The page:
Five Things That Happen In A Bull Market
It was July 07, 2017 when I originally wrote this. Stocks had continuously been hitting all time highs since the later part of the first quarter. We saw a rally in tech stocks push The Dow Jones Industrial Average (the DJIA or the DOW) to a record high of 21,681.53, up more than 20 percent over the 17,883.56 point level of 2016. Similarly the Standard and Poors 500 (S&P 500) has been pushed well beyond its all time high of yesteryear (2,083.79) to an All Time High in 2017 of 2,463.54. Neither of these indexes have been higher. Anyone who has been paying attention would realise that we are in, what might be termed, the second year of a Bull Market that started unofficially in the Summer of 2015.
It is rather interesting to us to see Investment Houses spending massive amounts of money promoting their latest “Managed Accounts” and touting the many benefits of being in the stock market at this time. I am reminded that we often repeat our mistakes given enough time to forget them. This article therefore serves as a reminder, more for myself than to anyone else, of Five Things We Can Expected To See In All Bull Markets.
Fundamentals Are Forgotten
Earlier this year, I wrote an article entitled Seven Pillars of Successful Value Investing on BestYouPRO International. In that article I listed, and expounded The seven ‘P’s I think make for successful fundamental investing. It is important to note that in a Bull Market, hardly any “investor” devotes sufficient time to doing in dept analyses of the fundamentals of different investment options. One of the ‘P’s mentioned in that article was Psychology. I believe this to be the number one enemy of the investor in bull markets as the flurry of investment news and compelling headlines seduce him into actions that he would otherwise delay pending a detailed look beyond the headlines.
Losers Become Winners
As I will discuss later, a rise in confidence during Bull Markets becomes a catalyst for increasing the amount of “investors” in the game. The primary result gleamed from this influx of newcomers is that prices of securities take off. Companies that were previously know by the investing public as poor investments start attracting attention based on any number of superficial factors. It may be that the company has a catch name, or is in an industry currently undergoing a buzz, the company may have a popular product or a management team that is widely known.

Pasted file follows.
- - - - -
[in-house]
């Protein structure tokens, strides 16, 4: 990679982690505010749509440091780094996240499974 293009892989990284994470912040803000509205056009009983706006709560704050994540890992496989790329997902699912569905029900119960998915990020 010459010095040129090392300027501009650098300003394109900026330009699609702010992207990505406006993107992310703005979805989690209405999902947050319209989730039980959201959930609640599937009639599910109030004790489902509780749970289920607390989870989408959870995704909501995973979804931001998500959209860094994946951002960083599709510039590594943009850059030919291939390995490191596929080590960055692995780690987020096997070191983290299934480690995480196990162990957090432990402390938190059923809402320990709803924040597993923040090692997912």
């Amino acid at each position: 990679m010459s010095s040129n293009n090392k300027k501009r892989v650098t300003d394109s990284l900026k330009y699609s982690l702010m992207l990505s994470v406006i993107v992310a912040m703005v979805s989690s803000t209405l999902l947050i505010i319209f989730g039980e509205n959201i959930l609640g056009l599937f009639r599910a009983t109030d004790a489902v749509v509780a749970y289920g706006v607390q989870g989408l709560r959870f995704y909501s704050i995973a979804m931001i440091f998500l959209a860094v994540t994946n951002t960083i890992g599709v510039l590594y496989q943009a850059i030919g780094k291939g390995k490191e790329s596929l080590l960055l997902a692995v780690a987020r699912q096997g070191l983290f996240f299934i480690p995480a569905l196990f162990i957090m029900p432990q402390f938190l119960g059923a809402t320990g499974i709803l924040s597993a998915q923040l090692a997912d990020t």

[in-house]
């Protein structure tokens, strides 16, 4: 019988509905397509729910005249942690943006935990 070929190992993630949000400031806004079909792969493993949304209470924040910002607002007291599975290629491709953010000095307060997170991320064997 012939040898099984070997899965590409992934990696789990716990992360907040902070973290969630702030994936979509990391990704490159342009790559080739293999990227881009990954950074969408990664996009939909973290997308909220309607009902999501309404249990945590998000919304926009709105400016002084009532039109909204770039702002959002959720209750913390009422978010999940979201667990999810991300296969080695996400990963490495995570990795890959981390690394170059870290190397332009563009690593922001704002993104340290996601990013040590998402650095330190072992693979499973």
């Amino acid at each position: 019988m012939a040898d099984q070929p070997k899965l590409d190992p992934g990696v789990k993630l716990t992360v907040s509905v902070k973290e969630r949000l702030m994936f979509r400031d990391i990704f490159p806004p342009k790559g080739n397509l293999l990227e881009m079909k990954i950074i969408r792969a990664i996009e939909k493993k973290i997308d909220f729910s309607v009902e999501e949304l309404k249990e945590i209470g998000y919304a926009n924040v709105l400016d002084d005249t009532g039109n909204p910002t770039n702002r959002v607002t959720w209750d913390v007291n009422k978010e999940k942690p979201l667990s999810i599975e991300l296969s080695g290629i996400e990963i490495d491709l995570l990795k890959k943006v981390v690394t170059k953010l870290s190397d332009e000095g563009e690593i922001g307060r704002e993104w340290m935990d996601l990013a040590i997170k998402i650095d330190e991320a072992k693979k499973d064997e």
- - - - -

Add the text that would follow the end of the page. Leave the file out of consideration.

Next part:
One recent case is the much discussed SNAP Inc which went public in March 2017. In a previous article I noted why SNAP would not make an ideal investment for value investor. This was based on the fact that the company had not realised a profit since being formed. This however did not stop “would-be investors” from pushing the market price well beyond the already optimistic IPO price of USD 17.00 to as far as USD 27.00. The price of the shares at the time of the original publication of this writing was USD 14.76. SNAP price today (May 27, 2018) USD 10.71.
Confidence Soars in Bull Markets … and So Do Prices
I alluded to this in the paragraph above, however its significance warrants me mentioning it here again in isolation. The main reason being that the prices of securities will tend to rise proportionately to that of the confidence of investors…and speculators. This again is a manifestation of a psychological response to what is perceived as good news. As we become more “certain” that things are improving with the companies that we invest in, we become more willing pay premium prices for the shares. There is a somewhat recursive nature to this response, as we begin to pay higher and higher prices for the shares in these companies, the headlines begin to read more and more positive, thus deepening our confidence, making us even more willing to pay still higher prices. The cycle continues until someone eventually wakes up, peruses the financials and heralds a correction of the prices.
Initial Public Offering Frenzy
Consequently, the time of maximum confidence is the time when most business owners tend to take their companies public. My reasons as to why this is might read like a conspiracy theory but I assure you there is good basis for it. On my local stock exchange alone, there were three IPOs (SOS, PBS, and EXPRESS CATERING) issued all within the space of two weeks. I have only seen this once before, the triple listing of 2016 when three financial companies listed within the same week. It is important that I note that one of those 2016 companies had not yet realised a profit at the time of listing. Yet, all the invitations were oversubscribed.
All Bull Markets End….BADLY
We have all heard the adage, “All good things must come to an end”. However, in the stock market, it may be more appropriate to modify the warning to read, “All good things must end…badly.” While this is a more dramatic statement, it is indeed more factual than philosophical. A wise investor once said, “The thing about Bull Markets is that they don’t touch the sides on their way down.” What he meant by this statement is best explained using a chart such as the one seen in the figure below. The image shows the ramping up of the 2008 Stock Market high and the subsequent decline which began in September 2008.
We are undoubtedly in a Bull Market, certainly we are in the second year of the Bull Market for the JSE. No one knows for certain when a correction will take place but it is my hope that these five points will make you a wiser investor in your respective markets.
This article was first published in July of 2017 on http://bestyoupro.com